Collisions were high. Attackers found the same bugs as each other, so if you fix one 0-day, you’ll likely stop more than one threat actor.
I’d use this along with the DBIR trends to track what threat actors are up to and prioritize accordingly based on your threat model. (Read more)
Self-spreading malware was a bit of a specialty of mine back in my AppSec pentesting days. I LOVE finding a good worm. For those of the MySpace generation, you might remember the Samy Worm, well that same combo of bugs has been replicated a lot of times since then. This one is interesting since it seems to infect players sitting in a Call of Duty lobby waiting to start a game. Hard to imagine sitting in a game lobby these days and players infecting each other with malware. Likely this is a combination of bugs in the game itself. Steam took CoD offline while they investigated the issue. (Read more)
If you were on the internet around 2003, you may have seen this popular email circling around: "Aoccdrnig to a rscheearch at Cmabrigde Uinervtisy, it deosn't mttaer in waht oredr the ltteers in a wrod are, the olny iprmoetnt tihng is taht the frist and lsat ltteer be at the rghit pclae. The rset can be a toatl mses and you can sitll raed it wouthit porbelm. Tihs is bcuseae the huamn mnid deos not raed ervey lteter by istlef, but the wrod as a wlohe."
Well turns out this worked on ChatGPT and got it to bypass the “sorry, I can’t help you write that ransomware code” type protections. (Read more)
North Korea has been busy. Some crypto exchanges got popped recently, and researchers who study blockchain activity are attributing them to Lazarus. Check the next story for more. (Read more)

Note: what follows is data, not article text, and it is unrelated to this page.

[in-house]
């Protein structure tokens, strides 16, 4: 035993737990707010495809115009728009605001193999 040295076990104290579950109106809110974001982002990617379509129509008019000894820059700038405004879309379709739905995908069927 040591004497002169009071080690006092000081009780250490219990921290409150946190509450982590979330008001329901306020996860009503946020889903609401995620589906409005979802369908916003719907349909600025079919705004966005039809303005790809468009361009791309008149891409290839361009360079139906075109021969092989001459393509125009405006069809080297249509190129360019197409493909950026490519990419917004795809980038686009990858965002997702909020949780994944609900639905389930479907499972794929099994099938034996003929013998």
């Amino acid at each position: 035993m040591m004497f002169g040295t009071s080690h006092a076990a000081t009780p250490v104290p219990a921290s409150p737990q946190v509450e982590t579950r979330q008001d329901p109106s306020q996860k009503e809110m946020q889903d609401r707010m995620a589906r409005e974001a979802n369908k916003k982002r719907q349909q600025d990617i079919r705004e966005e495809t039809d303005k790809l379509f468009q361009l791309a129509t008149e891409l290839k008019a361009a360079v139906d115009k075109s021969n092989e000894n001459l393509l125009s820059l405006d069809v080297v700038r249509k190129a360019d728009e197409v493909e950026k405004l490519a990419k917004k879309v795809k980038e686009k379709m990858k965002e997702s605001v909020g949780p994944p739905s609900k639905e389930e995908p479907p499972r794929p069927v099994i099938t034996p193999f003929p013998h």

On back-to-back days Lazarus has been successful in parting nearly $100mill in crypto from two exchanges. Their M.O. has been to lure employees of these exchanges on LinkedIn with fake job offers to trick them into opening infected files on their PC. This technique has netted Lazarus nearly $ 1 billion in crypto stolen. Talk about an ROI on social engineering. (Read more)
I feel like I’ve included a “Patch your Apple things!” link in a lot of newsletter editions lately. That’s because I have. This is the 4th round of patches related to bugs discovered to be used as part of Operation Triangulation spyware campaign. (Read more)
A few weeks back, Tavis Ormandy started on a new project focused on CPU security research. Well, their first big result just dropped in a big way. Impacted products:
AMD Ryzen 3000 Series Processors
AMD Ryzen PRO 3000 Series Processors
AMD Ryzen Threadripper 3000 Series Processors
AMD Ryzen 4000 Series Processors with Radeon Graphics
AMD Ryzen PRO 4000 Series Processors
AMD Ryzen 5000 Series Processors with Radeon Graphics
AMD Ryzen 7020 Series Processors with Radeon Graphics
AMD EPYC “Rome” Processors (Read more)
I forget where I heard it, but I like to say: “Any sufficiently sophisticated attacker will be indistinguishable from an insider"
Echoing what I say often - your security program is useless if you don’t have phishing or ransomware solved for:
Remember how I talk about closing the stupid dumb weaknesses. You're taking yourself out of this funnel.
— SwiftOnSecurity (@SwiftOnSecurity)
Jul 27, 2023
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Community was foundational in launching and propelling my career. Community is the only reason I can stand being in Texas during the summer months. Community is the point. Today, I invite you to embrace discomfort on the road to a more vulnerable you.
Stay safe, Matt Johansen